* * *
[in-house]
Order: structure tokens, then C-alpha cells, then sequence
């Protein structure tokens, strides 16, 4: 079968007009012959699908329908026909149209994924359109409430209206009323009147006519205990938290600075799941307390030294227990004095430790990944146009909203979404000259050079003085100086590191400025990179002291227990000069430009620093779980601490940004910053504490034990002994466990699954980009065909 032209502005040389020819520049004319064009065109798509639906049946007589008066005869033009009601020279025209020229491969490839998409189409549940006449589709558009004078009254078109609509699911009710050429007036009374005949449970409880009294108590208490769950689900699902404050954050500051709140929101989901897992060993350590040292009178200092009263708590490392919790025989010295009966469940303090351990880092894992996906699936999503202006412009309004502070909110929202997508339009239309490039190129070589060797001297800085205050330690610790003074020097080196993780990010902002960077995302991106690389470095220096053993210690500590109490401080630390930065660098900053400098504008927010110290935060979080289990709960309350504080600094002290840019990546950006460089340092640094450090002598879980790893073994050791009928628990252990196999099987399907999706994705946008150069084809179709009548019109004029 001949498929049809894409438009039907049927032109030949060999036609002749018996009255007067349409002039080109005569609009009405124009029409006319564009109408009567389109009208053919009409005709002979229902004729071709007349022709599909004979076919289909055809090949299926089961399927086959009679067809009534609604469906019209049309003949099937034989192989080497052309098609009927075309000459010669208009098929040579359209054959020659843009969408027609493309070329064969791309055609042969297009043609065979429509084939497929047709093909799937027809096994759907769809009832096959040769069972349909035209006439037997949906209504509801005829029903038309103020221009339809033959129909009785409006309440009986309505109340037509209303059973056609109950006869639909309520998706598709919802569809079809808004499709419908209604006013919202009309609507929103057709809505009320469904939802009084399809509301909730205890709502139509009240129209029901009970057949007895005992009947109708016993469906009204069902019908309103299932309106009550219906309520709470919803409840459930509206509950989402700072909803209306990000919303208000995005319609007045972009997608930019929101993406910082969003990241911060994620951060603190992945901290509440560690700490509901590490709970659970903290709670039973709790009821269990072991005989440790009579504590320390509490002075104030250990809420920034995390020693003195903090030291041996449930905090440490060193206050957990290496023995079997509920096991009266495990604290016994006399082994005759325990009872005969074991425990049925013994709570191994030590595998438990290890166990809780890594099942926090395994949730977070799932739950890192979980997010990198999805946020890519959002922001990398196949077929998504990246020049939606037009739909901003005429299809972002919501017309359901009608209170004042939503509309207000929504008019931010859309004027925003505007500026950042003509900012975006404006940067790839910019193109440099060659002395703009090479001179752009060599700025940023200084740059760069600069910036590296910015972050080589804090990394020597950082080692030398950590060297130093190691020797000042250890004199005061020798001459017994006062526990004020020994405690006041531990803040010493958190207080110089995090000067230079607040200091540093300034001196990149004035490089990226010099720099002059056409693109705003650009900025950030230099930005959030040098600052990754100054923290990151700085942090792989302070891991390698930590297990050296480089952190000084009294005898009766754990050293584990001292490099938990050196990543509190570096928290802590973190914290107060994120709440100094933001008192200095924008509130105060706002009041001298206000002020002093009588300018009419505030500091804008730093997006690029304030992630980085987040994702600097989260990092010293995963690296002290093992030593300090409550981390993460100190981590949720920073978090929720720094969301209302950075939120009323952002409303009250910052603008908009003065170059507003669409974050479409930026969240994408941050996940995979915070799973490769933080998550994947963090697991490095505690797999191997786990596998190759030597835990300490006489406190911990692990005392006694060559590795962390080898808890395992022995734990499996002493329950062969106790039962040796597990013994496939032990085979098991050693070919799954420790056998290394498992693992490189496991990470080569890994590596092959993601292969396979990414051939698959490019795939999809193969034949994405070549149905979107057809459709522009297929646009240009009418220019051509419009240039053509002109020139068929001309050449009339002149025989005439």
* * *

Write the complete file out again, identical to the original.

[in-house]
Order: structure tokens, then C-alpha cells, then sequence
């Protein structure tokens, strides 16, 4: 079968007009012959699908329908026909149209994924359109409430209206009323009147006519205990938290600075799941307390030294227990004095430790990944146009909203979404000259050079003085100086590191400025990179002291227990000069430009620093779980601490940004910053504490034990002994466990699954980009065909 032209502005040389020819520049004319064009065109798509639906049946007589008066005869033009009601020279025209020229491969490839998409189409549940006449589709558009004078009254078109609509699911009710050429007036009374005949449970409880009294108590208490769950689900699902404050954050500051709140929101989901897992060993350590040292009178200092009263708590490392919790025989010295009966469940303090351990880092894992996906699936999503202006412009309004502070909110929202997508339009239309490039190129070589060797001297800085205050330690610790003074020097080196993780990010902002960077995302991106690389470095220096053993210690500590109490401080630390930065660098900053400098504008927010110290935060979080289990709960309350504080600094002290840019990546950006460089340092640094450090002598879980790893073994050791009928628990252990196999099987399907999706994705946008150069084809179709009548019109004029 001949498929049809894409438009039907049927032109030949060999036609002749018996009255007067349409002039080109005569609009009405124009029409006319564009109408009567389109009208053919009409005709002979229902004729071709007349022709599909004979076919289909055809090949299926089961399927086959009679067809009534609604469906019209049309003949099937034989192989080497052309098609009927075309000459010669208009098929040579359209054959020659843009969408027609493309070329064969791309055609042969297009043609065979429509084939497929047709093909799937027809096994759907769809009832096959040769069972349909035209006439037997949906209504509801005829029903038309103020221009339809033959129909009785409006309440009986309505109340037509209303059973056609109950006869639909309520998706598709919802569809079809808004499709419908209604006013919202009309609507929103057709809505009320469904939802009084399809509301909730205890709502139509009240129209029901009970057949007895005992009947109708016993469906009204069902019908309103299932309106009550219906309520709470919803409840459930509206509950989402700072909803209306990000919303208000995005319609007045972009997608930019929101993406910082969003990241911060994620951060603190992945901290509440560690700490509901590490709970659970903290709670039973709790009821269990072991005989440790009579504590320390509490002075104030250990809420920034995390020693003195903090030291041996449930905090440490060193206050957990290496023995079997509920096991009266495990604290016994006399082994005759325990009872005969074991425990049925013994709570191994030590595998438990290890166990809780890594099942926090395994949730977070799932739950890192979980997010990198999805946020890519959002922001990398196949077929998504990246020049939606037009739909901003005429299809972002919501017309359901009608209170004042939503509309207000929504008019931010859309004027925003505007500026950042003509900012975006404006940067790839910019193109440099060659002395703009090479001179752009060599700025940023200084740059760069600069910036590296910015972050080589804090990394020597950082080692030398950590060297130093190691020797000042250890004199005061020798001459017994006062526990004020020994405690006041531990803040010493958190207080110089995090000067230079607040200091540093300034001196990149004035490089990226010099720099002059056409693109705003650009900025950030230099930005959030040098600052990754100054923290990151700085942090792989302070891991390698930590297990050296480089952190000084009294005898009766754990050293584990001292490099938990050196990543509190570096928290802590973190914290107060994120709440100094933001008192200095924008509130105060706002009041001298206000002020002093009588300018009419505030500091804008730093997006690029304030992630980085987040994702600097989260990092010293995963690296002290093992030593300090409550981390993460100190981590949720920073978090929720720094969301209302950075939120009323952002409303009250910052603008908009003065170059507003669409974050479409930026969240994408941050996940995979915070799973490769933080998550994947963090697991490095505690797999191997786990596998190759030597835990300490006489406190911990692990005392006694060559590795962390080898808890395992022995734990499996002493329950062969106790039962040796597990013994496939032990085979098991050693070919799954420790056998290394498992693992490189496991990470080569890994590596092959993601292969396979990414051939698959490019795939999809193969034949994405070549149905979107057809459709522009297929646009240009009418220019051509419009240039053509002109020139068929001309050449009339002149025989005439």